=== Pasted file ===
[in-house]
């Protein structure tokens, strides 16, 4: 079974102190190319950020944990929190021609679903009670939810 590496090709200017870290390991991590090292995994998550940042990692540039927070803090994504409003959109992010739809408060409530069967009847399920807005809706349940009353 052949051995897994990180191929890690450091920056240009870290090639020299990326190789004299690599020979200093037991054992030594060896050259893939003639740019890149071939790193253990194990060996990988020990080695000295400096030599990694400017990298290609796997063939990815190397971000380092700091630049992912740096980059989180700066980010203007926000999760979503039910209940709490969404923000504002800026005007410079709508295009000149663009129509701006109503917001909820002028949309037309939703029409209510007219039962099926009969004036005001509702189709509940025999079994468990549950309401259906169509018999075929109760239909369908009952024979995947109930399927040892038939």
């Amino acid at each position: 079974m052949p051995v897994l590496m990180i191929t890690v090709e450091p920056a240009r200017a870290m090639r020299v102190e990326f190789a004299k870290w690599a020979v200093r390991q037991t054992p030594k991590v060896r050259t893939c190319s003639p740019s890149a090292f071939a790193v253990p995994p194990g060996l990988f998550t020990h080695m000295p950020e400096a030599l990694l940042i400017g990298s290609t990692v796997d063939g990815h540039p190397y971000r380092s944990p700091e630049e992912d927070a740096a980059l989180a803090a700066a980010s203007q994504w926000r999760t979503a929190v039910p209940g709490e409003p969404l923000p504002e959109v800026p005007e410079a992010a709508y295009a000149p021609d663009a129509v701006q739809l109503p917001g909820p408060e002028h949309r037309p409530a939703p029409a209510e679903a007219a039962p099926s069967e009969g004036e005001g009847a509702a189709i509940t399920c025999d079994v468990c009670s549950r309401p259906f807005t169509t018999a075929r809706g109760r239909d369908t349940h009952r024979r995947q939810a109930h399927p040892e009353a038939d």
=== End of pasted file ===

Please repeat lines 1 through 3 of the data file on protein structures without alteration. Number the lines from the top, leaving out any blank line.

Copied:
[in-house]
């Protein structure tokens, strides 16, 4: 079974102190190319950020944990929190021609679903009670939810 590496090709200017870290390991991590090292995994998550940042990692540039927070803090994504409003959109992010739809408060409530069967009847399920807005809706349940009353 052949051995897994990180191929890690450091920056240009870290090639020299990326190789004299690599020979200093037991054992030594060896050259893939003639740019890149071939790193253990194990060996990988020990080695000295400096030599990694400017990298290609796997063939990815190397971000380092700091630049992912740096980059989180700066980010203007926000999760979503039910209940709490969404923000504002800026005007410079709508295009000149663009129509701006109503917001909820002028949309037309939703029409209510007219039962099926009969004036005001509702189709509940025999079994468990549950309401259906169509018999075929109760239909369908009952024979995947109930399927040892038939």
């Amino acid at each position: 079974m052949p051995v897994l590496m990180i191929t890690v090709e450091p920056a240009r200017a870290m090639r020299v102190e990326f190789a004299k870290w690599a020979v200093r390991q037991t054992p030594k991590v060896r050259t893939c190319s003639p740019s890149a090292f071939a790193v253990p995994p194990g060996l990988f998550t020990h080695m000295p950020e400096a030599l990694l940042i400017g990298s290609t990692v796997d063939g990815h540039p190397y971000r380092s944990p700091e630049e992912d927070a740096a980059l989180a803090a700066a980010s203007q994504w926000r999760t979503a929190v039910p209940g709490e409003p969404l923000p504002e959109v800026p005007e410079a992010a709508y295009a000149p021609d663009a129509v701006q739809l109503p917001g909820p408060e002028h949309r037309p409530a939703p029409a209510e679903a007219a039962p099926s069967e009969g004036e005001g009847a509702a189709i509940t399920c025999d079994v468990c009670s549950r309401p259906f807005t169509t018999a075929r809706g109760r239909d369908t349940h009952r024979r995947q939810a109930h399927p040892e009353a038939d």